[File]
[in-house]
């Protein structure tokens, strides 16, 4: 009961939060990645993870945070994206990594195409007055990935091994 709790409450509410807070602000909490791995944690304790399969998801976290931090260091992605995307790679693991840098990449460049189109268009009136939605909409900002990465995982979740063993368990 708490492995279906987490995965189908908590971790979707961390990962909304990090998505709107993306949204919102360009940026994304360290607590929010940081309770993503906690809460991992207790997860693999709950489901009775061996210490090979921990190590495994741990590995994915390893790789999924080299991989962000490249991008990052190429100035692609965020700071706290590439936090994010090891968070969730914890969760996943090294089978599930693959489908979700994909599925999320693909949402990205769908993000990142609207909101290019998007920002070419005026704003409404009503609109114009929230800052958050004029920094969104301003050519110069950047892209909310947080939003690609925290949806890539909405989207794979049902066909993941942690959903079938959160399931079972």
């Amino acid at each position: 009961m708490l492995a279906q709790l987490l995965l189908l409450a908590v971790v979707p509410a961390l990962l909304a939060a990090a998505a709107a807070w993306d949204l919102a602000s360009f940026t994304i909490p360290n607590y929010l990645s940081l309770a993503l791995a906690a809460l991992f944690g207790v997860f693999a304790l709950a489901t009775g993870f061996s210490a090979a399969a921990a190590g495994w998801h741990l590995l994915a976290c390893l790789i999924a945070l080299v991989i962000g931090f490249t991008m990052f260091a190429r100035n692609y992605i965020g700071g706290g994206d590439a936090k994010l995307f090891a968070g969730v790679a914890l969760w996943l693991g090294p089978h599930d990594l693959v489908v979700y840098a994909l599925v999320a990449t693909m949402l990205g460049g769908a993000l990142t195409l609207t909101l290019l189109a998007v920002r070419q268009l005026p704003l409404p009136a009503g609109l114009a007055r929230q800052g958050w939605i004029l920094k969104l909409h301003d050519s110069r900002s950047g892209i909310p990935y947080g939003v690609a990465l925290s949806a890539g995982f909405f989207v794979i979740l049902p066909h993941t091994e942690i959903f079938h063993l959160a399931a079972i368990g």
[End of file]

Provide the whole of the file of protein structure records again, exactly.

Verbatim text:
[in-house]
């Protein structure tokens, strides 16, 4: 009961939060990645993870945070994206990594195409007055990935091994 709790409450509410807070602000909490791995944690304790399969998801976290931090260091992605995307790679693991840098990449460049189109268009009136939605909409900002990465995982979740063993368990 708490492995279906987490995965189908908590971790979707961390990962909304990090998505709107993306949204919102360009940026994304360290607590929010940081309770993503906690809460991992207790997860693999709950489901009775061996210490090979921990190590495994741990590995994915390893790789999924080299991989962000490249991008990052190429100035692609965020700071706290590439936090994010090891968070969730914890969760996943090294089978599930693959489908979700994909599925999320693909949402990205769908993000990142609207909101290019998007920002070419005026704003409404009503609109114009929230800052958050004029920094969104301003050519110069950047892209909310947080939003690609925290949806890539909405989207794979049902066909993941942690959903079938959160399931079972």
């Amino acid at each position: 009961m708490l492995a279906q709790l987490l995965l189908l409450a908590v971790v979707p509410a961390l990962l909304a939060a990090a998505a709107a807070w993306d949204l919102a602000s360009f940026t994304i909490p360290n607590y929010l990645s940081l309770a993503l791995a906690a809460l991992f944690g207790v997860f693999a304790l709950a489901t009775g993870f061996s210490a090979a399969a921990a190590g495994w998801h741990l590995l994915a976290c390893l790789i999924a945070l080299v991989i962000g931090f490249t991008m990052f260091a190429r100035n692609y992605i965020g700071g706290g994206d590439a936090k994010l995307f090891a968070g969730v790679a914890l969760w996943l693991g090294p089978h599930d990594l693959v489908v979700y840098a994909l599925v999320a990449t693909m949402l990205g460049g769908a993000l990142t195409l609207t909101l290019l189109a998007v920002r070419q268009l005026p704003l409404p009136a009503g609109l114009a007055r929230q800052g958050w939605i004029l920094k969104l909409h301003d050519s110069r900002s950047g892209i909310p990935y947080g939003v690609a990465l925290s949806a890539g995982f909405f989207v794979i979740l049902p066909h993941t091994e942690i959903f079938h063993l959160a399931a079972i368990g």